Two Saudi astronauts are heading back to Earth after spending eight days on the International Space Station.
Ms Barnawi, 33, a research scientist, is the first female Arab astronaut to go to space.
A SpaceX Dragon capsule is carrying the two Saudis and two American astronauts back home, with a parachute-assisted splashdown off the coast of Florida expected on Wednesday at 7.10am, UAE time.
The spacecraft, which is also carrying 136 kilograms of completed science experiments, hardware and personal items, undocked from the orbiting outpost at 7.05pm on Tuesday to begin the 12-hour journey.
Ms Barnawi delivered an emotional farewell speech on the ISS a day before their departure.
“Every story comes to an end, and this is only the beginning of a new era for our country and our region,” she said.
Mr Al Qarni, 31, thanked his colleagues aboard the station, including UAE astronaut Sultan Al Neyadi, who is there on a six-month mission.
The fighter pilot had duties to complete on departure day, including closing the hatch from inside the Dragon capsule for a timely undocking.
“You are such an amazing inspiration and I have learnt a lot from you,” he told his fellow astronauts on Tuesday.
“And I've enjoyed my time here and hopefully in the future we will be back on another trip very soon.”
Ms Barnawi and Mr Al Qarni were the first Saudi astronauts to go to space in nearly 40 years, after Prince Sultan bin Salman launched on a Nasa’s Space Shuttle in 1985 for a week-long trip.
Science investigations aboard the ISS
They carried out several science experiments during their time on the ISS, including ones focused on life sciences and weather technology.
The science community in Saudi Arabia had the opportunity to send their experiments with the astronauts.
Ms Barnawi, who has a decade of experience in stem cell research, carried out studies on human immune cells and their inflammatory response in microgravity.
Researchers from the Saudi Arabia's King Faisal Specialist Hospital and Research Centre sent white blood cells that Ms Barnawi treated with a substance to stimulate an inflammatory response.
The experiment was carried out in parallel with experiments on the ground, to help scientists measure the difference in results. The findings could help researchers better understand the immune system and develop potential therapies for inflammatory diseases in space and on Earth.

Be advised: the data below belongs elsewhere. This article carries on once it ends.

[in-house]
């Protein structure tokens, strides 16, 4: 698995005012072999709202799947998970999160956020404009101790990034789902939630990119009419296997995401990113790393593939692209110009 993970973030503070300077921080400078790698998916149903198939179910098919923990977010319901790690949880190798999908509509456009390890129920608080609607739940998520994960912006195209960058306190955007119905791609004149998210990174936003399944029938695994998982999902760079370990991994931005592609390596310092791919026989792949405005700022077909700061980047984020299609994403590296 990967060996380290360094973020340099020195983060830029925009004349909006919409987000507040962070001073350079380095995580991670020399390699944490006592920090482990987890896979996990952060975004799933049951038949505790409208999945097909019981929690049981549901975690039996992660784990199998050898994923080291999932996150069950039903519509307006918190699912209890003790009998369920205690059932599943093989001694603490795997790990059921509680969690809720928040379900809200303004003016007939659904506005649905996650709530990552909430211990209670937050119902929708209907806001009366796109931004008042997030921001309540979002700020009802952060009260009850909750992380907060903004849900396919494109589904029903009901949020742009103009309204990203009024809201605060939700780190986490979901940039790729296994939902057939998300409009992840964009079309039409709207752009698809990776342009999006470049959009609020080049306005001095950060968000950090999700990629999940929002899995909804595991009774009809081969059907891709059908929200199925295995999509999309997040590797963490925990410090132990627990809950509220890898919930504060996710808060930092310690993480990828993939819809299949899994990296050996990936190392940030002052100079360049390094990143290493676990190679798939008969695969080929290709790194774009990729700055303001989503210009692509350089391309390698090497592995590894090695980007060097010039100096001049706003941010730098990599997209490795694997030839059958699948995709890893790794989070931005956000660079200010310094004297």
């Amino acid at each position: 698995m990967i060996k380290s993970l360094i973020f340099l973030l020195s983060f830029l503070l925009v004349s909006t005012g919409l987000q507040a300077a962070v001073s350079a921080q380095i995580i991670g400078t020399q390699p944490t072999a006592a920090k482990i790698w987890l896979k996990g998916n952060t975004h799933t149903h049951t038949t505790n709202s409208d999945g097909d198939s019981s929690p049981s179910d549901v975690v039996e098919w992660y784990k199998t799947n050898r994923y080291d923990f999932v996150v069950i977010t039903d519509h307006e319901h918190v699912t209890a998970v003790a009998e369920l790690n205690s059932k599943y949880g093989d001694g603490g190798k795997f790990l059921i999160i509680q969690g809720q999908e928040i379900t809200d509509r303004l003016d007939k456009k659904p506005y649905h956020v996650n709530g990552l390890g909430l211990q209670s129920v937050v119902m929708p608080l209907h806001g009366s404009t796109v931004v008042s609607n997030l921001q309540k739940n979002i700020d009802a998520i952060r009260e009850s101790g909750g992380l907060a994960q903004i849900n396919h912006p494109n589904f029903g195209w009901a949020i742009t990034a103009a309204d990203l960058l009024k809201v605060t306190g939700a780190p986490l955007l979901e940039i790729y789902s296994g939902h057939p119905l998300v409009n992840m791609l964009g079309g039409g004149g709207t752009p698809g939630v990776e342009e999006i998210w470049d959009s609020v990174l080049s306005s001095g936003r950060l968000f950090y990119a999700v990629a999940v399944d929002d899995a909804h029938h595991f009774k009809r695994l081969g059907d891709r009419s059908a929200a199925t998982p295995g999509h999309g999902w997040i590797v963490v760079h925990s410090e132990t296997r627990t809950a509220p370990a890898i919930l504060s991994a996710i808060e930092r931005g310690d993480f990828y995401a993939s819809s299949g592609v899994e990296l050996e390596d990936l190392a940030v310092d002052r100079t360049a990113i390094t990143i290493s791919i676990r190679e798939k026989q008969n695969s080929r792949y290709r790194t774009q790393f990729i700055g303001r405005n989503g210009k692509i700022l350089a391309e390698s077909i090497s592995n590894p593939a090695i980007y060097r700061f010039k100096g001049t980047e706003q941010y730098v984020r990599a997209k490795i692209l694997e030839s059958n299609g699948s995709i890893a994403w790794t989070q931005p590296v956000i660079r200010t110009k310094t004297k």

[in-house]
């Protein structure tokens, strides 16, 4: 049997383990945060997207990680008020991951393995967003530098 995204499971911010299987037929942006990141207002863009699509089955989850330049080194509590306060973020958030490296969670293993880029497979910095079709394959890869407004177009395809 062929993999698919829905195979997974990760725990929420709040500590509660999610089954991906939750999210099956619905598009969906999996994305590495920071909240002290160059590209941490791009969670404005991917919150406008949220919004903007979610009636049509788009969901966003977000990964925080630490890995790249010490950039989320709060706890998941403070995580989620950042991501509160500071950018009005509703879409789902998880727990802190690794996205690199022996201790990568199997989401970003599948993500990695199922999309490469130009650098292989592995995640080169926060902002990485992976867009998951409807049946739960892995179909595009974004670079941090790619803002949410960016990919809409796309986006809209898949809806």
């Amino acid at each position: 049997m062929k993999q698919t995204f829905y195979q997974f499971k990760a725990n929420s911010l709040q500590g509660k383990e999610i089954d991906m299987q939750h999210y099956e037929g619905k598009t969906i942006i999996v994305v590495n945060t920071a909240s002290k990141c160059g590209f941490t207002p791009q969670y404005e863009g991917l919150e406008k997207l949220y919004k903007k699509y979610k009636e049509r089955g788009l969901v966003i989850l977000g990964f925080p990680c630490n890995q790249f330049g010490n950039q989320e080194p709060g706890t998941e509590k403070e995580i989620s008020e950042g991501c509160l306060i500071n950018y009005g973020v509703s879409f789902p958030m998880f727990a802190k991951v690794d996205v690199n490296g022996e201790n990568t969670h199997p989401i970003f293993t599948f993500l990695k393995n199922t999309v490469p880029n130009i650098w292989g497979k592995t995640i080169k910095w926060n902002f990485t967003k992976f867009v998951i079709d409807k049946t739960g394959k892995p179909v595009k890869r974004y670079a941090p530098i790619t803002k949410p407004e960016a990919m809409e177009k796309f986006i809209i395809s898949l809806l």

Dr Al Neyadi assisted her with the research.
Mr Al Qarni also had a busy schedule, with research that involved studying different cloud seeding techniques in microgravity conditions.
He mixed salt crystals and moist air in a reaction chamber to see if water droplets would form.
Capturing Saudi Arabia from space
The two Saudi astronauts also spent much of their time on the ISS carrying out outreach activities.
They spoke with school pupils across the kingdom via pre-recorded videos, livestreams and radio calls.
They were also photographers from the cupola, a panoramic observatory on the station, capturing many images of their home country.
“The whole kingdom is shining. Here you can see Makkah,” Ms Barnawi said in a video posted on her Twitter account on Friday. She has more than 77,000 followers.
Mr Al Qarni shared a night-time image of the Saudi capital Riyadh to his 65,500 Twitter followers.
Possibly first of many space missions for Saudi Arabia
The Saudi Space Commission – Saudi Arabia's space agency – is hoping that this is the first of many astronaut missions by the kingdom.
Saudi Arabia launched a long-term astronaut programme last year and is aiming to send its citizens on long-duration flights in the future.
The kingdom also has its sights set on missions to the Moon and Mars.